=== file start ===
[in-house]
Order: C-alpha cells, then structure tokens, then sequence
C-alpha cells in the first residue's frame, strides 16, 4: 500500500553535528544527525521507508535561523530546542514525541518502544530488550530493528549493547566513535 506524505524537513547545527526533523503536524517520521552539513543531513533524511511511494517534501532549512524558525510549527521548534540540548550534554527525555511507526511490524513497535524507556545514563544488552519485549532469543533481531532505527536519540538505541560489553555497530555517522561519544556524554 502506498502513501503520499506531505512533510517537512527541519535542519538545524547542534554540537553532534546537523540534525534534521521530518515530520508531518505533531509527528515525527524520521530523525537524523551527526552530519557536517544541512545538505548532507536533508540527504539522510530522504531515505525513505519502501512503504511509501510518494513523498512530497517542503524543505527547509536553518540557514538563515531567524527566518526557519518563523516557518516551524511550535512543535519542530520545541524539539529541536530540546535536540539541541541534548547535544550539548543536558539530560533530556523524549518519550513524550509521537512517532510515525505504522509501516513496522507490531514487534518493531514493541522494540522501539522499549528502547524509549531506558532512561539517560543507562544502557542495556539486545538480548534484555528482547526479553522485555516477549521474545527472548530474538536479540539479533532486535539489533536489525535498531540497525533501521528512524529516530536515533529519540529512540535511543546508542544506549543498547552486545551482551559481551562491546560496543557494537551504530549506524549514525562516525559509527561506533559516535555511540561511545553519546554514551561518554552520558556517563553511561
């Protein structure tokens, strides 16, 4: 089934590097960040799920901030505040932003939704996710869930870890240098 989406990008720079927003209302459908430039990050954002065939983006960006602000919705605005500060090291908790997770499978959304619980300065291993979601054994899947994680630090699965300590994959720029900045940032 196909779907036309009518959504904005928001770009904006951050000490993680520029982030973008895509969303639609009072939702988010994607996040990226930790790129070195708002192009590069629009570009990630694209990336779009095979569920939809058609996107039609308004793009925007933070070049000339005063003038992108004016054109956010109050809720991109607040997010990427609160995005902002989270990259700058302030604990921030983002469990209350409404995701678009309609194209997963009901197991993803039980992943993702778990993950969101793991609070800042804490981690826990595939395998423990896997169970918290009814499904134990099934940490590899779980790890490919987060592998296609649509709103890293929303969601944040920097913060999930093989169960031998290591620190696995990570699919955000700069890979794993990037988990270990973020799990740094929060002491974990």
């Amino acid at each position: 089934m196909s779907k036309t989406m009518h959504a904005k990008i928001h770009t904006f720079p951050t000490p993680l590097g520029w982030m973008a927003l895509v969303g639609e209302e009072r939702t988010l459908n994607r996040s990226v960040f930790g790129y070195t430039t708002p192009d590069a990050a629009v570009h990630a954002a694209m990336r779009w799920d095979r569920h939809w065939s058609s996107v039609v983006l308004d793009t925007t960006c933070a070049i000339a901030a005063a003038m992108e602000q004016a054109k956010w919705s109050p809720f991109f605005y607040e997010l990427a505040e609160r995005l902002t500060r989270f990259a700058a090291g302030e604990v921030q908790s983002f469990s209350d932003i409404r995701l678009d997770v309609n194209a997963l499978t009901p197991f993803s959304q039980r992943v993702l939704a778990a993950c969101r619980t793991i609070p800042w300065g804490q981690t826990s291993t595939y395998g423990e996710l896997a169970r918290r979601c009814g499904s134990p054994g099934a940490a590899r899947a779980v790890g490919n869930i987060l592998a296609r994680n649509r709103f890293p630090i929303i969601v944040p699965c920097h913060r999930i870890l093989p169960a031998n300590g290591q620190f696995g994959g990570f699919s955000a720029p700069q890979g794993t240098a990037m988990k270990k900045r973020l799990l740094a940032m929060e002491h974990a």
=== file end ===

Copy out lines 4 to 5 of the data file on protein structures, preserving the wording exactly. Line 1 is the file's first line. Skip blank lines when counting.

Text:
């Protein structure tokens, strides 16, 4: 089934590097960040799920901030505040932003939704996710869930870890240098 989406990008720079927003209302459908430039990050954002065939983006960006602000919705605005500060090291908790997770499978959304619980300065291993979601054994899947994680630090699965300590994959720029900045940032 196909779907036309009518959504904005928001770009904006951050000490993680520029982030973008895509969303639609009072939702988010994607996040990226930790790129070195708002192009590069629009570009990630694209990336779009095979569920939809058609996107039609308004793009925007933070070049000339005063003038992108004016054109956010109050809720991109607040997010990427609160995005902002989270990259700058302030604990921030983002469990209350409404995701678009309609194209997963009901197991993803039980992943993702778990993950969101793991609070800042804490981690826990595939395998423990896997169970918290009814499904134990099934940490590899779980790890490919987060592998296609649509709103890293929303969601944040920097913060999930093989169960031998290591620190696995990570699919955000700069890979794993990037988990270990973020799990740094929060002491974990």
């Amino acid at each position: 089934m196909s779907k036309t989406m009518h959504a904005k990008i928001h770009t904006f720079p951050t000490p993680l590097g520029w982030m973008a927003l895509v969303g639609e209302e009072r939702t988010l459908n994607r996040s990226v960040f930790g790129y070195t430039t708002p192009d590069a990050a629009v570009h990630a954002a694209m990336r779009w799920d095979r569920h939809w065939s058609s996107v039609v983006l308004d793009t925007t960006c933070a070049i000339a901030a005063a003038m992108e602000q004016a054109k956010w919705s109050p809720f991109f605005y607040e997010l990427a505040e609160r995005l902002t500060r989270f990259a700058a090291g302030e604990v921030q908790s983002f469990s209350d932003i409404r995701l678009d997770v309609n194209a997963l499978t009901p197991f993803s959304q039980r992943v993702l939704a778990a993950c969101r619980t793991i609070p800042w300065g804490q981690t826990s291993t595939y395998g423990e996710l896997a169970r918290r979601c009814g499904s134990p054994g099934a940490a590899r899947a779980v790890g490919n869930i987060l592998a296609r994680n649509r709103f890293p630090i929303i969601v944040p699965c920097h913060r999930i870890l093989p169960a031998n300590g290591q620190f696995g994959g990570f699919s955000a720029p700069q890979g794993t240098a990037m988990k270990k900045r973020l799990l740094a940032m929060e002491h974990a």